The Second Department determined the trial judge's denial of the defense's for cause juror challenge was reversible error:
CPL 270.20(1)(b) provides that a prospective juror may be challenged for cause if the juror “has a state of mind that is likely to preclude him [or her] from rendering an impartial verdict based upon the evidence adduced at the trial.” Where an issue is raised concerning the ability of a prospective juror to be fair and impartial, the prospective juror must state unequivocally that his or her prior state of mind will not influence his or her verdict, and that he or she will render an impartial verdict based solely on the evidence … . A prospective juror's responses, construed as a whole, must demonstrate an absolute belief that his or her prior opinion will not influence his or her verdict … .
Here, during voir dire, one prospective juror indicated in response to questioning by defense counsel that, because she had a 14-year-old daughter and a 17-year-old daughter, this “could” weigh on her ability to be fair and impartial because “[t]hey are the same age range” as the complainant. When defense counsel followed up by asking, “[w]ould you fear whether or not you could be fair and impartial?,” the prospective juror responded by stating, “I think it would be hard for me to watch a witness, being that I have daughters the same age.”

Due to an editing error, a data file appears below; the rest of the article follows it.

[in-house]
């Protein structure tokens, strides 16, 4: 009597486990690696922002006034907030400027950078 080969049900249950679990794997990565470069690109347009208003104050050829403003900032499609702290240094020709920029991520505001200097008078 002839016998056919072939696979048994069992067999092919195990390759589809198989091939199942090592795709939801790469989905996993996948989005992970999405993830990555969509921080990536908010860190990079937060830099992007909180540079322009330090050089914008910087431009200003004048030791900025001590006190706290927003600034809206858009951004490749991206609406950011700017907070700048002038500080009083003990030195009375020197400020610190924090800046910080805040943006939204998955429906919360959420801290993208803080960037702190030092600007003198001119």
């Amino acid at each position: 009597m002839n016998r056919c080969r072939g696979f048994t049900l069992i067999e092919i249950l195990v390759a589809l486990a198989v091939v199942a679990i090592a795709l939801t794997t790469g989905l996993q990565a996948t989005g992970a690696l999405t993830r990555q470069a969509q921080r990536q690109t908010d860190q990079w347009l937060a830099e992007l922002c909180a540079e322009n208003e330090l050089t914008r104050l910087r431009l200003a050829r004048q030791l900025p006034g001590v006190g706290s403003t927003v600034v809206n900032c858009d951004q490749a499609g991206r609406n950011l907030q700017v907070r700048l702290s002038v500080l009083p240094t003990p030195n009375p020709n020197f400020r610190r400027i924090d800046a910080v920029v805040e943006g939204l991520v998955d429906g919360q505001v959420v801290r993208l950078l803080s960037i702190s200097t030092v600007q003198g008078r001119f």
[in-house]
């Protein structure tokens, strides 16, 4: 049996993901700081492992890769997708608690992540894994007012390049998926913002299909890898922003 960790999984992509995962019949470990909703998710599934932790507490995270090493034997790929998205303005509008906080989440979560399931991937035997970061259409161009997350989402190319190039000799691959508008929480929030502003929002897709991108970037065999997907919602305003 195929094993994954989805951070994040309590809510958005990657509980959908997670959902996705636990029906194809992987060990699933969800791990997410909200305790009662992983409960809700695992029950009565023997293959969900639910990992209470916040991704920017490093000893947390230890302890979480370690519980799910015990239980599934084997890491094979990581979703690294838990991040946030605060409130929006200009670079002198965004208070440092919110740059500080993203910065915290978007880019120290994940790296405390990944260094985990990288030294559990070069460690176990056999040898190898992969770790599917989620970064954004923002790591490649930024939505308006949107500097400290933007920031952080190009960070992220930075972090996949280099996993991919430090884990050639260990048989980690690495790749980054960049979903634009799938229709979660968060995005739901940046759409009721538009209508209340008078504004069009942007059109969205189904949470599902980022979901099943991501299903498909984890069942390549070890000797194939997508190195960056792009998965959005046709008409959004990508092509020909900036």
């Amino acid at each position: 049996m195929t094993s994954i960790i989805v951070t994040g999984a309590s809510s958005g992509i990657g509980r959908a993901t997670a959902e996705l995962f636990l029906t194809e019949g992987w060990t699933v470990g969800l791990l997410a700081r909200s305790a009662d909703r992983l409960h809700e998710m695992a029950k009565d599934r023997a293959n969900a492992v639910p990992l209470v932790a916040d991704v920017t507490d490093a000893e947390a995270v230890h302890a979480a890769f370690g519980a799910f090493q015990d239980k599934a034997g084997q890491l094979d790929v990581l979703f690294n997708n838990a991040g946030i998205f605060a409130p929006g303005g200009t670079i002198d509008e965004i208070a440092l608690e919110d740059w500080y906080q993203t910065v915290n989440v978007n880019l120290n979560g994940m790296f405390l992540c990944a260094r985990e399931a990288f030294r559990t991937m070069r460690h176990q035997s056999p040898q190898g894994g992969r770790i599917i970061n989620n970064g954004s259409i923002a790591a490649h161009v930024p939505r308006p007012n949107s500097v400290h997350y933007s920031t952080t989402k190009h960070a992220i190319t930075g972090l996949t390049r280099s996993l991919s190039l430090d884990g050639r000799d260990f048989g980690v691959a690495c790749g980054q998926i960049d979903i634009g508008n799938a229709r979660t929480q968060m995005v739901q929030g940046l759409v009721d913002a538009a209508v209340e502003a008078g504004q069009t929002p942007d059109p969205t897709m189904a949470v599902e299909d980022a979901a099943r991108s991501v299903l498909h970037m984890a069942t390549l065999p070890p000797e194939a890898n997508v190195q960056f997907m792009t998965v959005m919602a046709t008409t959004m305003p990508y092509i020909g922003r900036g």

Once the prospective juror expressed doubt regarding her ability to be impartial, it was incumbent upon the court to ascertain that she would render an impartial verdict based on the evidence … . This was not done. People v Valdez, 2016 NY Slip Op 03203, 2nd Dept 4-27-16